More complex is the Kinetic Dynamic Suspension System, which uses hydraulic cylinders to vary the stabilizer bars. This helps limit body lean in tricky situations.

Presuming you’ll be tackling serious off-road adventures, the GX460 also provides numerous electronic assists. The Downhill Assist Control helps on the way down and the Hill-Start Assist on the way up. Then, there’s Active Traction Control, to distribute torque automatically, Vehicle Stability Control — a worthwhile feature on any car — and something called Crawl Control, which is a boon in sand, snow and mud.

Crawl Control automatically modulates the throttle and brake, making it much easier to drive in treacherous terrain. It also engages the front and rear differentials to reduce tire slippage and optimize chassis behavior.

If you’re not going off road, you won’t feel deprived. The interior electronics in the multi-media system are thoroughly up to date. You can configure the layout of the generous eight-inch center screen into one, two or three panels. So, for example, you can monitor what’s going on with your audio, navigation, and even the weather, at the same time.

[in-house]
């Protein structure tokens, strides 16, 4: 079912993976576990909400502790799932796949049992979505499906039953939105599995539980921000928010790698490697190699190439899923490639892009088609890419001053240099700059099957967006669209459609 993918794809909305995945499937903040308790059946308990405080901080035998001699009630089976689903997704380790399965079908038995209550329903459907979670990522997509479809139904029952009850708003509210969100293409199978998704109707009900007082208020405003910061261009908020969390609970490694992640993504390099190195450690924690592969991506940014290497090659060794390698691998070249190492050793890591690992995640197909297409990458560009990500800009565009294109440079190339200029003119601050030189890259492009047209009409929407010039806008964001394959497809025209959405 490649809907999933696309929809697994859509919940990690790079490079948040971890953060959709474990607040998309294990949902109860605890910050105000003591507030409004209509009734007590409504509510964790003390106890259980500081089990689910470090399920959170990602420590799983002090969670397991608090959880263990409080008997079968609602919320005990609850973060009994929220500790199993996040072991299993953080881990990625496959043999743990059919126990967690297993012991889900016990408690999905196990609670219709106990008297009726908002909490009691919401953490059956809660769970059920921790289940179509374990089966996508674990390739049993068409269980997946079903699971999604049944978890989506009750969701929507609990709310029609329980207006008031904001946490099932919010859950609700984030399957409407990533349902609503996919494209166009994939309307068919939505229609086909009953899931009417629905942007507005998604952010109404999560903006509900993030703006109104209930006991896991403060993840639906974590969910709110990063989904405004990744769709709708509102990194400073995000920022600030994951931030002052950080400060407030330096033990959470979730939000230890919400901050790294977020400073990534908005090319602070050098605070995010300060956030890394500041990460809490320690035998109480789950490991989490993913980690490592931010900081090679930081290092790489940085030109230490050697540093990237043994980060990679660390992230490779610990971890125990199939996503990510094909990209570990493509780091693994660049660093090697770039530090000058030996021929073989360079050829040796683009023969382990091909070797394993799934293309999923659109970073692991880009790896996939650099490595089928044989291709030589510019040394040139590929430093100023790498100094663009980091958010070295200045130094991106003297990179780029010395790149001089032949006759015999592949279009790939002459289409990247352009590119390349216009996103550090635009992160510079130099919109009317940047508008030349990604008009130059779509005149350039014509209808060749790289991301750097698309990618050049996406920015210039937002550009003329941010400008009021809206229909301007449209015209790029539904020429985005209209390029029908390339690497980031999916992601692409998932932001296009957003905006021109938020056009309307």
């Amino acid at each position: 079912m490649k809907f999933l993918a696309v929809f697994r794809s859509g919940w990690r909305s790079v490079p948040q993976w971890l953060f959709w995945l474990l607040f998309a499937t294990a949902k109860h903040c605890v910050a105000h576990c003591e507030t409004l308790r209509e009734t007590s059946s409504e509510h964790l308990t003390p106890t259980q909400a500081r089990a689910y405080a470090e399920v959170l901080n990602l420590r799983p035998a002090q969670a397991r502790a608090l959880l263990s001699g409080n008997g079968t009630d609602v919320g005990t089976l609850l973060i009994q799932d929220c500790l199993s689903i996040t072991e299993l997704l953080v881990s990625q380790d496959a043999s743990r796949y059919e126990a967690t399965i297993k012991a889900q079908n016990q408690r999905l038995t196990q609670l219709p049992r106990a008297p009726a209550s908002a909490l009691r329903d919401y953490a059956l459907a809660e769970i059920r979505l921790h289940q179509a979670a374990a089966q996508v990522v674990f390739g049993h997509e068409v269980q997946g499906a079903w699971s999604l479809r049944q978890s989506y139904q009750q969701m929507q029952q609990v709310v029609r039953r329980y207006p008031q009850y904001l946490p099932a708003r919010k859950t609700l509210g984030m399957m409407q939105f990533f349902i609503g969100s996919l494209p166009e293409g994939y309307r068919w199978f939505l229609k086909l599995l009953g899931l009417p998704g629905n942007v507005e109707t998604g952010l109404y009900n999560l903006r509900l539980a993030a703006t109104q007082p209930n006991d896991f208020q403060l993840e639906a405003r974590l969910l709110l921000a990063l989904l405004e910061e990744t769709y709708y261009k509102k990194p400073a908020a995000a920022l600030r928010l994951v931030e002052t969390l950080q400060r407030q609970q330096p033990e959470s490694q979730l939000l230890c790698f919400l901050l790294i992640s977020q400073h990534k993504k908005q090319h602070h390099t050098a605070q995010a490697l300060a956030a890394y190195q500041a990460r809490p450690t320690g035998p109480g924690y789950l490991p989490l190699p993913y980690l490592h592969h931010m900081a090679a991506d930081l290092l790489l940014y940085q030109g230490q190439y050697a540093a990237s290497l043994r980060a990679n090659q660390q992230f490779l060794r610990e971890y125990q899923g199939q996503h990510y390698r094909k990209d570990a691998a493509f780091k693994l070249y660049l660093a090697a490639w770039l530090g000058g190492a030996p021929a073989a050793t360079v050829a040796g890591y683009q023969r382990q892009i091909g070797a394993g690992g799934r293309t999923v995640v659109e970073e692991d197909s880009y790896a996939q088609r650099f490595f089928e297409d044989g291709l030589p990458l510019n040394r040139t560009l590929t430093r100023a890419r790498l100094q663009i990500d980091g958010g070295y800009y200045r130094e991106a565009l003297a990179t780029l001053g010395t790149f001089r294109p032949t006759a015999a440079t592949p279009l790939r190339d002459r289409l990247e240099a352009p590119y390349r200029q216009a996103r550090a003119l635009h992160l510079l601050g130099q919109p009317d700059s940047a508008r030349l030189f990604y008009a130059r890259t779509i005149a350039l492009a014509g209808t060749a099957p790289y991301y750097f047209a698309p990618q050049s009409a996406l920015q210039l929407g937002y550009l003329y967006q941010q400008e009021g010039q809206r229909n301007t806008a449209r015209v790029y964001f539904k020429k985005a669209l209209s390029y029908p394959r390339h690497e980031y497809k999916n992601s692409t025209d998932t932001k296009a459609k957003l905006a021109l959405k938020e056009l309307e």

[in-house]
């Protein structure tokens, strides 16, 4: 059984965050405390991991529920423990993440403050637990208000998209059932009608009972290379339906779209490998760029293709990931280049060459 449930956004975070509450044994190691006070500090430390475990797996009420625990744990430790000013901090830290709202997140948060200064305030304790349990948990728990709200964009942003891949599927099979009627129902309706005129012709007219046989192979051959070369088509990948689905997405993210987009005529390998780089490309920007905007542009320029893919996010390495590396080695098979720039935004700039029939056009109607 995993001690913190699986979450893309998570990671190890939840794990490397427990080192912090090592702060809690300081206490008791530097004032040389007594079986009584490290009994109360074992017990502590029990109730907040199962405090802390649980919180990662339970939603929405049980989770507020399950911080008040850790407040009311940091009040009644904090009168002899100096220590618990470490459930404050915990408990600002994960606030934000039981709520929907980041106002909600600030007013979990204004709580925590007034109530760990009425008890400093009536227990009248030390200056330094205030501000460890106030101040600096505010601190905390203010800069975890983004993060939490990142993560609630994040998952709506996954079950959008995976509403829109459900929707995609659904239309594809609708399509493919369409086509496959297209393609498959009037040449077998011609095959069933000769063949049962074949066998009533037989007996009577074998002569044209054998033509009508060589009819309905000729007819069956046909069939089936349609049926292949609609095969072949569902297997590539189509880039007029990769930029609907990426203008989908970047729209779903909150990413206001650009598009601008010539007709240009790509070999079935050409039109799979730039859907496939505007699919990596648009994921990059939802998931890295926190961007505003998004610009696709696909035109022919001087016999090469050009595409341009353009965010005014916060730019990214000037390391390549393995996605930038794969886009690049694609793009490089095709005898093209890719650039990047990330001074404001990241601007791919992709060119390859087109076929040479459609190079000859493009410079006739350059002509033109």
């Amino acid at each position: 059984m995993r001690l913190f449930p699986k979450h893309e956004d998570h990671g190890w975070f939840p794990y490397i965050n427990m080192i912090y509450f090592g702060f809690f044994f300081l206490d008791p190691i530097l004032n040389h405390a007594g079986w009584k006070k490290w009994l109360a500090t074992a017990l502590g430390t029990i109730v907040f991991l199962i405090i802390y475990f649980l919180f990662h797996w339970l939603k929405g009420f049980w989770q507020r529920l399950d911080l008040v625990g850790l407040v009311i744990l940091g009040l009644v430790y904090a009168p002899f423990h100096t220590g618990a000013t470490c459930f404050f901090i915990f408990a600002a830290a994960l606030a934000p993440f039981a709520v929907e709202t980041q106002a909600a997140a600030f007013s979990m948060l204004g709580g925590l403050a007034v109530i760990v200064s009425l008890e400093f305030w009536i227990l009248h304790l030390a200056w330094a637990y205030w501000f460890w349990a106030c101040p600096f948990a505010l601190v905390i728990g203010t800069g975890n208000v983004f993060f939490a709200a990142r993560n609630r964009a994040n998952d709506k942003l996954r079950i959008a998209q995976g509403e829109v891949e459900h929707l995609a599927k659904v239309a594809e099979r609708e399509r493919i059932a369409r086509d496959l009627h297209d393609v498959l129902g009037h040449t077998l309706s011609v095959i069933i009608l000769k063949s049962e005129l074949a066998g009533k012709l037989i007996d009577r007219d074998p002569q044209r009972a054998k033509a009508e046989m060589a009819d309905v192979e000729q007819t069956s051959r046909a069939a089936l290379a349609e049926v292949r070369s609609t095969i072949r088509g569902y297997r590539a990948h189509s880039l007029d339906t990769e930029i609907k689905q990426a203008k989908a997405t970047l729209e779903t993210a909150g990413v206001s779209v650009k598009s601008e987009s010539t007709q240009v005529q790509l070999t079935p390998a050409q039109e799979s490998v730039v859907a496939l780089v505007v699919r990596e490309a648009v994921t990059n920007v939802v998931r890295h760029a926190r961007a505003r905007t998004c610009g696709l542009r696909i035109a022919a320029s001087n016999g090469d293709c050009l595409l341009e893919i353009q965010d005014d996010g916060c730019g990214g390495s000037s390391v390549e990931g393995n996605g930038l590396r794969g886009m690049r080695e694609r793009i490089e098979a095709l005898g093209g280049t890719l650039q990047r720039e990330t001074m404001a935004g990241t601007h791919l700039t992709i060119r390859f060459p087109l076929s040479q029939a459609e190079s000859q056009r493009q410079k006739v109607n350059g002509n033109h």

The Lexus Enform App Suite system provides a wealth of features, including Bing internet searches, OpenTable restaurant reservations, and access to audio services such as Pandora and iHeartRadio from your connected phone. For 2015, Siri Eyes Free Mode arrives, too. You will never be bored driving a GX 460, but you could become a bit overstimulated if you’re not careful.